One of the first power tools many aspiring woodworkers buy is a jigsaw. It’s versatile, relatively inexpensive and, for the most part, pretty safe – even in the hands of a child. I started steering my first one through scraps of wood when I was in the third grade. And, I’m proud to say I’ve had no jigsaw calamities in the 30-some odd years since. You’ve probably had similar experiences with yours.
My nostalgia for jigsaws was rekindled recently when I participated in a big new product event held by Bosch at their U.S. headquarters in Mount Prospect, Illinois. The reason: Bosch is launching two new Swiss-made jigsaws in mid August: the JS470E Top-Handle and JS470EB Barrel Grip. Both of these 7-amp machines have electronic feedback circuitry, variable speed control, tool-free blade clamps and other smart features. Anticipated street prices will be in the mid $150s to $179, depending on the model. We’ll report more on them in future new product news, but suffice to say, they’ll benefit from Bosch’s extensive experience in jigsaw technology.
Which leads me to the point of this article. If you’re a jigsaw fan, you’re probably aware that Bosch has a reputation among woodworkers for building some of the best saws on the market. What you might not know is that Bosch was the very first power tool company to offer them, and they’ve been in the jigsaw business for more than 50 years. In fact, Bosch is the world’s leading manufacturer of jigsaws.
While at the new product event, I had the opportunity to speak with Jim Stevens, Bosch’s product manager of fine woodworking power tools, to learn more about the company’s jigsaw history and innovations in this tool category. It’s a rich legacy at that.
Jim explained that jigsaws were first developed in Switzerland by the company Scintilla AG in 1947. A year earlier, “Scintilla employee Albert Kaufmann had the bright idea of creating a small blade and attaching it to his wife’s sewing machine, and that was the beginning of the jigsaw…Scintilla was integrated into Bosch in 1954. Bosch felt that jigsaws were a good addition to their tool portfolio, having been in the rotary and demolition hammer business since the 1920s.
Since that time, Bosch has developed a full line of handheld and benchtop woodworking power tools, but their commitment to jigsaw innovation hasn’t waned. In fact, Jim reported that Bosch has led the industry with a number of important developments over the years. Bosch invented the old double-tang jigsaw blades. They also created the T-shank style blade that replaced it; it’s now the industry standard blade type. Bosch introduced bi-metal jigsaw blades back in 1981 and the first tool-less blade changing system a few years later (it’s still used on their 1584 and 1587 series saws). They’ve enhanced the blade-changing process further with the “One-Touch” system that ejects hot blades automatically so you don’t have to risk burning your fingers. Jim says the company’s Precision Control System, developed in 2004, virtually eliminates blade wander. If you’re an old hand with jigsaws, you know that a squirrely blade is the biggest drawback to using a jigsaw.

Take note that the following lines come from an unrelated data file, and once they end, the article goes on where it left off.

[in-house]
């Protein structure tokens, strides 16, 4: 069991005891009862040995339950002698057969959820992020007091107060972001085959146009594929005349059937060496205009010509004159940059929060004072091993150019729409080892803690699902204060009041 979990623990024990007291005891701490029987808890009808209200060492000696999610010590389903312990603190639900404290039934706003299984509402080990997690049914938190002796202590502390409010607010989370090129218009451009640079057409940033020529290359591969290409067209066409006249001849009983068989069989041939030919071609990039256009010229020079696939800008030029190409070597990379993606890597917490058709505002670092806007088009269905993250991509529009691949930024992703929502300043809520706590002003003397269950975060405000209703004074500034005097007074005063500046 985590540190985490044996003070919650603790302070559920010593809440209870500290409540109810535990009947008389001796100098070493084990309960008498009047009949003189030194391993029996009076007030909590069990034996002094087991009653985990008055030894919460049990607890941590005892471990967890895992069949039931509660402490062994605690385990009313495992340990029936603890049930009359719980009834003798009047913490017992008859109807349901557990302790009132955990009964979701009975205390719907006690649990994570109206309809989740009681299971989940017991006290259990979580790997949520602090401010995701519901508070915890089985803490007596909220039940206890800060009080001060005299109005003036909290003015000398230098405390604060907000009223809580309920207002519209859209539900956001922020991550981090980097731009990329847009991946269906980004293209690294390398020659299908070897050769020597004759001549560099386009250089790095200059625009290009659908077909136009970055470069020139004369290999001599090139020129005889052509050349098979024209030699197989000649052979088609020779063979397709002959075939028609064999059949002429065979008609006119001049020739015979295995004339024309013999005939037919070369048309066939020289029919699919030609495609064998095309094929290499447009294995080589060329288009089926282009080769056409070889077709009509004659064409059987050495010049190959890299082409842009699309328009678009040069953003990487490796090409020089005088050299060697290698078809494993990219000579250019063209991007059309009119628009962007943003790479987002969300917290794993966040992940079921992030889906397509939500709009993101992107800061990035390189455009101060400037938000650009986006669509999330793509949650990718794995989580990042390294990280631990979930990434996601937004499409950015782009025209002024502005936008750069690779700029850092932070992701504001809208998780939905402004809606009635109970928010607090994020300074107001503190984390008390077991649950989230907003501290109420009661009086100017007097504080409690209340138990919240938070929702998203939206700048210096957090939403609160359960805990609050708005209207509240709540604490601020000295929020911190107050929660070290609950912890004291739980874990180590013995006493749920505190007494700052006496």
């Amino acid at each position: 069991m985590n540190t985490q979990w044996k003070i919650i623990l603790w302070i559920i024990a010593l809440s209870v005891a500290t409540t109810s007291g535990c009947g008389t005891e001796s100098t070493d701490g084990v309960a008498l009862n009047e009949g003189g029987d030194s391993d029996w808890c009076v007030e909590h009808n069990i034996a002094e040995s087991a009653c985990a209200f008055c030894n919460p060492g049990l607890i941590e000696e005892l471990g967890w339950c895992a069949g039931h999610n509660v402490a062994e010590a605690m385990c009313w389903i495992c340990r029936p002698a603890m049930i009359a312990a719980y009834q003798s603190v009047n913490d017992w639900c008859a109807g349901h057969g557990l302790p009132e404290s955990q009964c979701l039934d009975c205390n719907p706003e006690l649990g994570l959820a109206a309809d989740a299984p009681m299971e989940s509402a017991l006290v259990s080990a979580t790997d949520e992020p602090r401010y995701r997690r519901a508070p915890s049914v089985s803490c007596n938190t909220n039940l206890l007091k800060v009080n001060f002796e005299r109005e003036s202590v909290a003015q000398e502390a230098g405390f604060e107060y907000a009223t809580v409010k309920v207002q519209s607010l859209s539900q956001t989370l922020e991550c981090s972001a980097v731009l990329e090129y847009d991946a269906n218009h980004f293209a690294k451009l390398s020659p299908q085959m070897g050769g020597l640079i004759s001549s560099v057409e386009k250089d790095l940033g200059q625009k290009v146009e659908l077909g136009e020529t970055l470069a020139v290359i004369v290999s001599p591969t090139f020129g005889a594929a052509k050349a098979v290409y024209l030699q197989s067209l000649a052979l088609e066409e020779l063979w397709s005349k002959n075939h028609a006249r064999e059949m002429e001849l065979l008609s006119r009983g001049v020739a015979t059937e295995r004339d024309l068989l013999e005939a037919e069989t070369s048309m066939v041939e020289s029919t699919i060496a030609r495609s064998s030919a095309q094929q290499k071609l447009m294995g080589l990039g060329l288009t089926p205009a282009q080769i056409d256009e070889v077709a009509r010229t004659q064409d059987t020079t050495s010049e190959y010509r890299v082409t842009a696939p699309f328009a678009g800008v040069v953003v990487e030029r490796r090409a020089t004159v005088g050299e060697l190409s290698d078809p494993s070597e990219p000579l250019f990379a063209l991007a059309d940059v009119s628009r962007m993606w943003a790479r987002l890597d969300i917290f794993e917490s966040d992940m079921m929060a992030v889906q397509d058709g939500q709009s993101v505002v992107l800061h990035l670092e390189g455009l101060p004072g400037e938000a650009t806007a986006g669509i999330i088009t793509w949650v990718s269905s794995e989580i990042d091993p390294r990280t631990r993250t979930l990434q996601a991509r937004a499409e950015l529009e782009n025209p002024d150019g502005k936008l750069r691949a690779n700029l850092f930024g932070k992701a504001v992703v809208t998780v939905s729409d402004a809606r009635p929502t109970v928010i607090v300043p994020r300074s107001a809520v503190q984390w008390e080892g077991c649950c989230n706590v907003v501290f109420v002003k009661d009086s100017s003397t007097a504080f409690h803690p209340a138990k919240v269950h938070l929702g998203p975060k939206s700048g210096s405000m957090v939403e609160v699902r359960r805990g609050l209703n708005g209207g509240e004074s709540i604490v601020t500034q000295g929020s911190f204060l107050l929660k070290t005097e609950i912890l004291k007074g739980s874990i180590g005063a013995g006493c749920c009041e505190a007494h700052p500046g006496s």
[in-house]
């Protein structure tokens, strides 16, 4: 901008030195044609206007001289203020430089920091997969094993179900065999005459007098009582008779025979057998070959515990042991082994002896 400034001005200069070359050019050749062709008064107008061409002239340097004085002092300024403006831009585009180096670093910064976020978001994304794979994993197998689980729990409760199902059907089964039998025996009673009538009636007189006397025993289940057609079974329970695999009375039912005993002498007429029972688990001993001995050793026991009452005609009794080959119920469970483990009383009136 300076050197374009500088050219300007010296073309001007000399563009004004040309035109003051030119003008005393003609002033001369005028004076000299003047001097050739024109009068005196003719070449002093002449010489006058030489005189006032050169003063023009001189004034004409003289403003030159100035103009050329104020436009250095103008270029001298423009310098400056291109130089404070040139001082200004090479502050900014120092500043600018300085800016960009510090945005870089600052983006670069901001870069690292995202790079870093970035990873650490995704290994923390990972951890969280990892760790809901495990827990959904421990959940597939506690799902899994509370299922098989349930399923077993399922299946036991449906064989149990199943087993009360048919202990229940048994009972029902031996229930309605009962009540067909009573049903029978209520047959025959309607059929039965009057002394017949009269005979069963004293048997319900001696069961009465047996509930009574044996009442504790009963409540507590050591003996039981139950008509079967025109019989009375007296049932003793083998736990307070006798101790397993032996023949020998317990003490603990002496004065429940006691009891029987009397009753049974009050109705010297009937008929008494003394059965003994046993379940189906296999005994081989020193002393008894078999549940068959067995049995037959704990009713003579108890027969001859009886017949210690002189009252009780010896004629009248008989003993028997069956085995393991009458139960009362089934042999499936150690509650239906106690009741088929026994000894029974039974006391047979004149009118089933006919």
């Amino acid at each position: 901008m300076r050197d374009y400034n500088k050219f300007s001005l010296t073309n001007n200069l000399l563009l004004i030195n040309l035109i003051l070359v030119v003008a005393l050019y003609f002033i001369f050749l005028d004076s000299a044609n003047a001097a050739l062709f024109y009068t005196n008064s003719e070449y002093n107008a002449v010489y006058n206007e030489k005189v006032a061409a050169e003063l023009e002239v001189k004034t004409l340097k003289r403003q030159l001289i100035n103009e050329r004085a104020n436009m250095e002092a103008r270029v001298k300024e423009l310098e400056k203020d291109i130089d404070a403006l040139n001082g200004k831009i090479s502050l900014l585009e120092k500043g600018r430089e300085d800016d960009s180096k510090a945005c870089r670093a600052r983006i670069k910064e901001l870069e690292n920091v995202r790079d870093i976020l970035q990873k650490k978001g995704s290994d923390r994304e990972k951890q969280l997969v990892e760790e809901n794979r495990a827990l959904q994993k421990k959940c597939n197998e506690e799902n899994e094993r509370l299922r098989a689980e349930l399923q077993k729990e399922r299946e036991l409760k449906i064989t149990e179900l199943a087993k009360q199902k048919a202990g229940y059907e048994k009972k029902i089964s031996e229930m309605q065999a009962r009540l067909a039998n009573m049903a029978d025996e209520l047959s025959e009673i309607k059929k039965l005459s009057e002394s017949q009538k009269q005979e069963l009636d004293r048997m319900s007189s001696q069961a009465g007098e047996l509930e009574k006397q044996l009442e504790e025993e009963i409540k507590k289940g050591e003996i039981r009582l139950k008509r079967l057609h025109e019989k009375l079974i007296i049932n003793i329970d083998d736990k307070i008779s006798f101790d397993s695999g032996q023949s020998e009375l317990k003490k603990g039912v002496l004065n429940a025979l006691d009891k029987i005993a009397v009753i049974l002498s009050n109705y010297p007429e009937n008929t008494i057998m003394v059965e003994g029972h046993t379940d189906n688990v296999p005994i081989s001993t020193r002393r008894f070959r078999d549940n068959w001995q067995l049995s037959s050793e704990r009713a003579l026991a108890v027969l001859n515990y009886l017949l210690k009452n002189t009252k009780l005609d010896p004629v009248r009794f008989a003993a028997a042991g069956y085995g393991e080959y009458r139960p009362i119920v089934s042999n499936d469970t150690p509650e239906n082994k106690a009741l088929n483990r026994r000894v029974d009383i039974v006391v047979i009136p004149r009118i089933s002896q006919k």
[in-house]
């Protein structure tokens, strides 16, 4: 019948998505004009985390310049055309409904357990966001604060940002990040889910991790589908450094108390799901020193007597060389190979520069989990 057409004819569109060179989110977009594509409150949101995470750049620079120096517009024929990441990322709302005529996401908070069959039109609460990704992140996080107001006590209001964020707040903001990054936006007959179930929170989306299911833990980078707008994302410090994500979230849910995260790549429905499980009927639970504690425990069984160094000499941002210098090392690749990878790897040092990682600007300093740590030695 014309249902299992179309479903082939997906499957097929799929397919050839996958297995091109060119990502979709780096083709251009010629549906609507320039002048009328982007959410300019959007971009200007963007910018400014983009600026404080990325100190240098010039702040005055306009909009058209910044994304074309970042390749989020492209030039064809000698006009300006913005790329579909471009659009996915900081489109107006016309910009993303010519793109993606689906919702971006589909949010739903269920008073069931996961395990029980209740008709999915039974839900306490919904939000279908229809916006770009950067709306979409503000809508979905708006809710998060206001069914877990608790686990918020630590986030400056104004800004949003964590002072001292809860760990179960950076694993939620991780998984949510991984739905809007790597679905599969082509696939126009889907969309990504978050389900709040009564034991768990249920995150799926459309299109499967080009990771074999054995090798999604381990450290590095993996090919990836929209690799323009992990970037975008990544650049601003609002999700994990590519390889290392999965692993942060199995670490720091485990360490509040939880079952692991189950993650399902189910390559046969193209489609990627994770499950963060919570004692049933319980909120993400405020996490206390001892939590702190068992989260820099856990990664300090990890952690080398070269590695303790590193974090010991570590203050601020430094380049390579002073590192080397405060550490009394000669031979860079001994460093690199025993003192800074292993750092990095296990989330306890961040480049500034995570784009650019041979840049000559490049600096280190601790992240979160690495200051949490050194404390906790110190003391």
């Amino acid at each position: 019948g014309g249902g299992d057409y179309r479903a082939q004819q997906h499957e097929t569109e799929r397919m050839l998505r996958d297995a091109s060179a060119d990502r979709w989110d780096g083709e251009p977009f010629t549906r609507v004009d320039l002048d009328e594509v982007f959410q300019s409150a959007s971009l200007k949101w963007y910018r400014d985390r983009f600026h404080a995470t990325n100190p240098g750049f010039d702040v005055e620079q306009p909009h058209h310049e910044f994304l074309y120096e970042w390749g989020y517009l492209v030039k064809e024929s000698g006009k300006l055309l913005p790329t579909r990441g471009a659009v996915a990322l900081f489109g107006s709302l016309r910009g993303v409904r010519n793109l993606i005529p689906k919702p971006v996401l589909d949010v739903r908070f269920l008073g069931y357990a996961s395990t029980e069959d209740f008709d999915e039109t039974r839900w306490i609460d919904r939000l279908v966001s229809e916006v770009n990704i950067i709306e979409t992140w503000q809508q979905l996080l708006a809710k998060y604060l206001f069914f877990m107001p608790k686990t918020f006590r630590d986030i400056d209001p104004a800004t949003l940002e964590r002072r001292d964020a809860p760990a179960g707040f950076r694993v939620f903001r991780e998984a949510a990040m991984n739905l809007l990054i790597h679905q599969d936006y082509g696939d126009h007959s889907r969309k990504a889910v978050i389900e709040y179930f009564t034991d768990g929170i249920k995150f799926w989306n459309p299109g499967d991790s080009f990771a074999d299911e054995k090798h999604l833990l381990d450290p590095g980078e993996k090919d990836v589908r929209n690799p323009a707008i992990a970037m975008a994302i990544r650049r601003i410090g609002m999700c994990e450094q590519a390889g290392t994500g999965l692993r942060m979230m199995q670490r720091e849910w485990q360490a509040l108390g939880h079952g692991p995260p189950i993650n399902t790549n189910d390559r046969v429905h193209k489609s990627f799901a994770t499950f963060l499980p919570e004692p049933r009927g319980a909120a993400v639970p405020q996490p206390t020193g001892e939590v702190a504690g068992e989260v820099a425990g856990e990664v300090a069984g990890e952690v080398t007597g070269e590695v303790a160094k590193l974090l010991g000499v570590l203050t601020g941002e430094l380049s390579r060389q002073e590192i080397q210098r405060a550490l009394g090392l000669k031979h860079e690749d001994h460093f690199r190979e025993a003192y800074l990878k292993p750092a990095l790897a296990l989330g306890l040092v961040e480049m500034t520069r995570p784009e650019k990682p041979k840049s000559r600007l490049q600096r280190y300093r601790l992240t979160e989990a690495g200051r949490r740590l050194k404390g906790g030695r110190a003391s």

Here in the States, top-handled jigsaws continue to be the preferred tool, with the exception of New England users who curiously tend to prefer the barrel grip style. Among Bosch’s current saw models, the 1590EVS and 1591EVS are user favorites. A quick survey of Amazon’s buyer ratings confirms the popularity of the 1590: 142 out of 165 buyers give the tool a 5-star rating, and another 14 give it 4 stars.
American end-users generally hold jigsaws on top of a workpiece and cut in the horizontal position where gravity works in our favor, so the top handle is a comfortable configuration. But, I found it interesting to learn that the story is quite different in German-speaking and other Nordic countries.
“Many craftsman there hold their saws upside-down and use them as a sort of handheld scroll saw. They prefer the barrel-grip design because they can grip the saw closer to the bottom of the inverted saw and have better vertical stability of the tool and the work,” Jim says.
Now there’s a radical approach. I never imagined a jigsaw could be used that way, with the blade pointing up. I’ll probably leave that technique to our European comrades. In any case, whether you prefer to grip the handle or the barrel, cut with the blade stabbing down or jabbing up, Bosch plans to continue offering both tool styles when other jigsaw manufacturers are phasing the barrel grips out. Why? Jim explains that it all circles back around to the company’s heritage and dominance in this product area.
“Bosch is the leading power tool company in Europe. As for North America, people here also look to Bosch for ‘everything jigsaw’: tools, blades and more. We’ll continue to offer barrel-grip models so that we can meet the vast majority of jigsaw user needs.”
And that “vast majority” is a dizzying number indeed: in 2007, Bosch produced its 25 millionth jigsaw and 4 billionth saw blade. Quite a far cry from a cobbled sewing machine. Just imagine what Albert Kaufmann would think of that now